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RE: r'\' - python parser bug?

 
 
Tim Peters
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      05-24-2004
[Konstantin Veretennicov]
> ActivePython 2.3.2 Build 232
> >>> '\\'

> '\\'
> >>> r'\'

> File "<stdin>", line 1
> r'\'
> ^
> SyntaxError: EOL while scanning single-quoted string
>
> Is this a known issue?


Yes, and a documented one: an r-string cannot end with an odd number of
backslashes. Note that your first expression ('\\') did create a string
with a single backslash, although the repr of that string may have fooled
you into thinking you got two backslashes.

>>> '\\'

'\\'
>>> len('\\')

1
>>> print '\\'

\
>>>


> Should i submit a bug report to development?


Nope: it's not a bug, and won't change.



 
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Konstantin Veretennicov
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      05-25-2004
"Tim Peters" <(E-Mail Removed)> wrote in message news:<(E-Mail Removed)>...

> > Should i submit a bug report to development?

>
> Nope: it's not a bug, and won't change.


Ok. Does it mean i'm not encouraged to even try inventing a patch?
It won't break anything, or will it? I agree we can live without r'\',
but are there any reasons *against* r'\'?

- kv
 
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Fredrik Lundh
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      05-25-2004
Tim Peters wrote:

> Yup. Right now all tools (including Python itself) that scan over strings
> in Python source can (and usually do) treat backslashes identically, whether
> in loops or in regexps.


Or in other words, the point here is that the prefix flag (u, r, whatever) doesn't
affect how a string literal is *parsed*. When the parser sees a backslash inside
a string literal, it always skips the next character. There's no separate grammar
for "raw string literals".

</F>




 
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Fuzzyman
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      05-26-2004
"Fredrik Lundh" <(E-Mail Removed)> wrote in message news:<(E-Mail Removed)>...
> Tim Peters wrote:
>
> > Yup. Right now all tools (including Python itself) that scan over strings
> > in Python source can (and usually do) treat backslashes identically, whether
> > in loops or in regexps.

>
> Or in other words, the point here is that the prefix flag (u, r, whatever) doesn't
> affect how a string literal is *parsed*. When the parser sees a backslash inside
> a string literal, it always skips the next character. There's no separate grammar
> for "raw string literals".
>
> </F>



Wrong, surely ?

>>> print '\\'

\
>>> print r'\\'

\\
>>> print r'c:\subdir\'

SyntaxError: EOL while scanning single-quoted string
>>>


> When the parser sees a backslash inside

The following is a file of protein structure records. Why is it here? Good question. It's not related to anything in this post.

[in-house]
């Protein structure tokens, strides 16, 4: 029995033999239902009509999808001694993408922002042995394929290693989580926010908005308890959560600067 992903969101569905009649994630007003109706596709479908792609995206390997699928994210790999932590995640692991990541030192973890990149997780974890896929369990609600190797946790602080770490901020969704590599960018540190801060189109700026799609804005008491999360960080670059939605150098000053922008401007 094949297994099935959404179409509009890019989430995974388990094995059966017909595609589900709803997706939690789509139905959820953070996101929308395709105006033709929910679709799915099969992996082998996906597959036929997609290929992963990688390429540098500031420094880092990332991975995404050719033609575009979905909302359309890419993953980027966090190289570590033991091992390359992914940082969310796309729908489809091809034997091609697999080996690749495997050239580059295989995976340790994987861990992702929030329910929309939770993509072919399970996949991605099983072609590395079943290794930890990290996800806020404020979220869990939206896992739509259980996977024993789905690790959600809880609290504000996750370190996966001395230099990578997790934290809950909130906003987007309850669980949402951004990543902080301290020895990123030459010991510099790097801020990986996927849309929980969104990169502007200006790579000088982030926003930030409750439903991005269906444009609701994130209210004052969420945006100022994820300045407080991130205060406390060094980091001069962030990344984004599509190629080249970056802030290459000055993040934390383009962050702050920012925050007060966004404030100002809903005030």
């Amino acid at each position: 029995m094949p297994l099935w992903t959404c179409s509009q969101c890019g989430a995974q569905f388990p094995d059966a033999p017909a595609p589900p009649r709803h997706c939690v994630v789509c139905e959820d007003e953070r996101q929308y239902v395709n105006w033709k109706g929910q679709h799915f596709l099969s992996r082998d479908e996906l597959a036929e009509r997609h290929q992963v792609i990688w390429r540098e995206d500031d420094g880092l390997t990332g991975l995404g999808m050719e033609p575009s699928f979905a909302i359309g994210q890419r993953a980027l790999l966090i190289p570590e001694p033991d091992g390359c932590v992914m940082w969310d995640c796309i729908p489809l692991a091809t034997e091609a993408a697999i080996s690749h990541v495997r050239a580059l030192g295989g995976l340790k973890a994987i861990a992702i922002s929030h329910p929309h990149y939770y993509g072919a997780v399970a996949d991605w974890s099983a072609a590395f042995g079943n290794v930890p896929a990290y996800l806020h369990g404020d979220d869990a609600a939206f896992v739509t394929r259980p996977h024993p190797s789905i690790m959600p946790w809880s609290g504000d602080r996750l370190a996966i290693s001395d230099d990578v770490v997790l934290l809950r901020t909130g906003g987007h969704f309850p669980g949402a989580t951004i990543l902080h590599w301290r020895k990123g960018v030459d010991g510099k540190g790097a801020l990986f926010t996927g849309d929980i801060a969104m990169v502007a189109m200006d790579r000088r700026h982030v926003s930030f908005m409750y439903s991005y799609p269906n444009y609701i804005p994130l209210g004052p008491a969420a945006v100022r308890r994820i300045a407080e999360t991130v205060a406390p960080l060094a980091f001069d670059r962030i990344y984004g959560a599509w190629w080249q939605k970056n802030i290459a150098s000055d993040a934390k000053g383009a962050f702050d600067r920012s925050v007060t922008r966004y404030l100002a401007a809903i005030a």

> a string literal, it always skips the next character.

In the above example the parser *only* skips the next character if it
is at the end of the string... surely illogical. The reason given is
effectively 'raw strings were created for regular expressions, so it
doesn't matter if the behaviour is illogical' (and precludes other
reasonable uses!!)..........

Regards,


Fuzzy
 
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Duncan Booth
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      05-26-2004
http://www.velocityreviews.com/forums/(E-Mail Removed) (Fuzzyman) wrote in
news:(E-Mail Removed) om:

>>>> print r'c:\subdir\'

> SyntaxError: EOL while scanning single-quoted string
>>>>

>
>> When the parser sees a backslash inside
>> a string literal, it always skips the next character.

> In the above example the parser *only* skips the next character if it
> is at the end of the string... surely illogical. The reason given is
> effectively 'raw strings were created for regular expressions, so it
> doesn't matter if the behaviour is illogical' (and precludes other
> reasonable uses!!)..........
>


In a python string, backslash is an escape character which gives the next
character(s) special meaning, so '\n' is a single newline character. If the
escaped character isn't a known escape then the parser simply passes
through the entire sequence. So '\s' is a two character string. In all
cases at least one character following the backslash is parsed when the
backslash is encountered, and this character can never form part of the
string terminator.

Raw strings are processed in exactly the same way as normal strings, except
that no escape sequences are recognised, however the character following
the backslash is still prevented from terminating the string, just as it
would in any other string. This *useful*? behaviour allows you to put
single and double quotes into a raw string provided that they are preceded
by a backslash.

print r'c:\subdir\'file'

Raw strings aren't intended for writing DOS pathnames, they are actually
targetted for regular expressions where this behaviour makes more sense.

If you need a lot of pathnames in your program you could consider using
forward slash as the directory separator (use os.path.normpath to convert
to backslashes if you feel the need), or put all your paths in a separate
configuration file where you can choose what quoting, if any to interpret.

Also, provided you use os.path.join to concatenate paths you never actually
*need* to include a trailing separator:

DIR = r'c:\subdir'